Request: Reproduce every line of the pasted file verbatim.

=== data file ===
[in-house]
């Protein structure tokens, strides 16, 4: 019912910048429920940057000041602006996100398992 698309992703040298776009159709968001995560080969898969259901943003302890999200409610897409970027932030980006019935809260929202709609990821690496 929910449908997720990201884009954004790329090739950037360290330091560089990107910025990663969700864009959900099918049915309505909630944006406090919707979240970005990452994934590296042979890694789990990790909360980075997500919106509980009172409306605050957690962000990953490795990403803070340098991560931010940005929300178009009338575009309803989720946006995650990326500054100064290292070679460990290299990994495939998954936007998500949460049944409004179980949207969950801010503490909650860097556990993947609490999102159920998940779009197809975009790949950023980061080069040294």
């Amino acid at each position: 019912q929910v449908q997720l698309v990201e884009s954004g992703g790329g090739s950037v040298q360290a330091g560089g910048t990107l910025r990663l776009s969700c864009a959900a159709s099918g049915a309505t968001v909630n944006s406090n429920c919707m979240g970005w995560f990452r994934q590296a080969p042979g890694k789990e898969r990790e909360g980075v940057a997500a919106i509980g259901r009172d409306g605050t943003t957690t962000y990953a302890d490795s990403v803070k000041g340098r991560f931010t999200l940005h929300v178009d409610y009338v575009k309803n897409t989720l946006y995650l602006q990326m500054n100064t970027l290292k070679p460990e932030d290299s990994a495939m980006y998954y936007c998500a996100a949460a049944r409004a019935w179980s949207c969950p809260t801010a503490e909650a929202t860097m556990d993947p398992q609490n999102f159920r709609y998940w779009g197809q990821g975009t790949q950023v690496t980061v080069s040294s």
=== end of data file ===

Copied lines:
[in-house]
């Protein structure tokens, strides 16, 4: 019912910048429920940057000041602006996100398992 698309992703040298776009159709968001995560080969898969259901943003302890999200409610897409970027932030980006019935809260929202709609990821690496 929910449908997720990201884009954004790329090739950037360290330091560089990107910025990663969700864009959900099918049915309505909630944006406090919707979240970005990452994934590296042979890694789990990790909360980075997500919106509980009172409306605050957690962000990953490795990403803070340098991560931010940005929300178009009338575009309803989720946006995650990326500054100064290292070679460990290299990994495939998954936007998500949460049944409004179980949207969950801010503490909650860097556990993947609490999102159920998940779009197809975009790949950023980061080069040294």
């Amino acid at each position: 019912q929910v449908q997720l698309v990201e884009s954004g992703g790329g090739s950037v040298q360290a330091g560089g910048t990107l910025r990663l776009s969700c864009a959900a159709s099918g049915a309505t968001v909630n944006s406090n429920c919707m979240g970005w995560f990452r994934q590296a080969p042979g890694k789990e898969r990790e909360g980075v940057a997500a919106i509980g259901r009172d409306g605050t943003t957690t962000y990953a302890d490795s990403v803070k000041g340098r991560f931010t999200l940005h929300v178009d409610y009338v575009k309803n897409t989720l946006y995650l602006q990326m500054n100064t970027l290292k070679p460990e932030d290299s990994a495939m980006y998954y936007c998500a996100a949460a049944r409004a019935w179980s949207c969950p809260t801010a503490e909650a929202t860097m556990d993947p398992q609490n999102f159920r709609y998940w779009g197809q990821g975009t790949q950023v690496t980061v080069s040294s």